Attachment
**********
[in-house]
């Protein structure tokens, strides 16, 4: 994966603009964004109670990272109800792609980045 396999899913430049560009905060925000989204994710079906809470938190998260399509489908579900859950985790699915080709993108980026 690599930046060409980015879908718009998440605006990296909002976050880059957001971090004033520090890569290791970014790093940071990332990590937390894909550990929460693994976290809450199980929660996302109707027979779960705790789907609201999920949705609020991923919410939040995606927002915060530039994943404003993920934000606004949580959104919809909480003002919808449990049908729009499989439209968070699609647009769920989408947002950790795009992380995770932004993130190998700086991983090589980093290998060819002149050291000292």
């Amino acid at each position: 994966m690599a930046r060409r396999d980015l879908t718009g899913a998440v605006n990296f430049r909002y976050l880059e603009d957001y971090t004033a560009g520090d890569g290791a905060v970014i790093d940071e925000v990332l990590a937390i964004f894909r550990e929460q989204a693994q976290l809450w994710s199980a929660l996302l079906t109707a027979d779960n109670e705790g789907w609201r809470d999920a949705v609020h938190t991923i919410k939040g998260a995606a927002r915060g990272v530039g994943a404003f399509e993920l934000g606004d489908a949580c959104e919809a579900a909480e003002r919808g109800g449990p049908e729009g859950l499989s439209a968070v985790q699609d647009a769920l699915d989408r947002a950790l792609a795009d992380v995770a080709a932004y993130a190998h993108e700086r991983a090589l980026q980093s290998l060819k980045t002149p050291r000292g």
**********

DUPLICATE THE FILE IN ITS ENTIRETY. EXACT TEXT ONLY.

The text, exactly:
[in-house]
């Protein structure tokens, strides 16, 4: 994966603009964004109670990272109800792609980045 396999899913430049560009905060925000989204994710079906809470938190998260399509489908579900859950985790699915080709993108980026 690599930046060409980015879908718009998440605006990296909002976050880059957001971090004033520090890569290791970014790093940071990332990590937390894909550990929460693994976290809450199980929660996302109707027979779960705790789907609201999920949705609020991923919410939040995606927002915060530039994943404003993920934000606004949580959104919809909480003002919808449990049908729009499989439209968070699609647009769920989408947002950790795009992380995770932004993130190998700086991983090589980093290998060819002149050291000292």
């Amino acid at each position: 994966m690599a930046r060409r396999d980015l879908t718009g899913a998440v605006n990296f430049r909002y976050l880059e603009d957001y971090t004033a560009g520090d890569g290791a905060v970014i790093d940071e925000v990332l990590a937390i964004f894909r550990e929460q989204a693994q976290l809450w994710s199980a929660l996302l079906t109707a027979d779960n109670e705790g789907w609201r809470d999920a949705v609020h938190t991923i919410k939040g998260a995606a927002r915060g990272v530039g994943a404003f399509e993920l934000g606004d489908a949580c959104e919809a579900a909480e003002r919808g109800g449990p049908e729009g859950l499989s439209a968070v985790q699609d647009a769920l699915d989408r947002a950790l792609a795009d992380v995770a080709a932004y993130a190998h993108e700086r991983a090589l980026q980093s290998l060819k980045t002149p050291r000292g």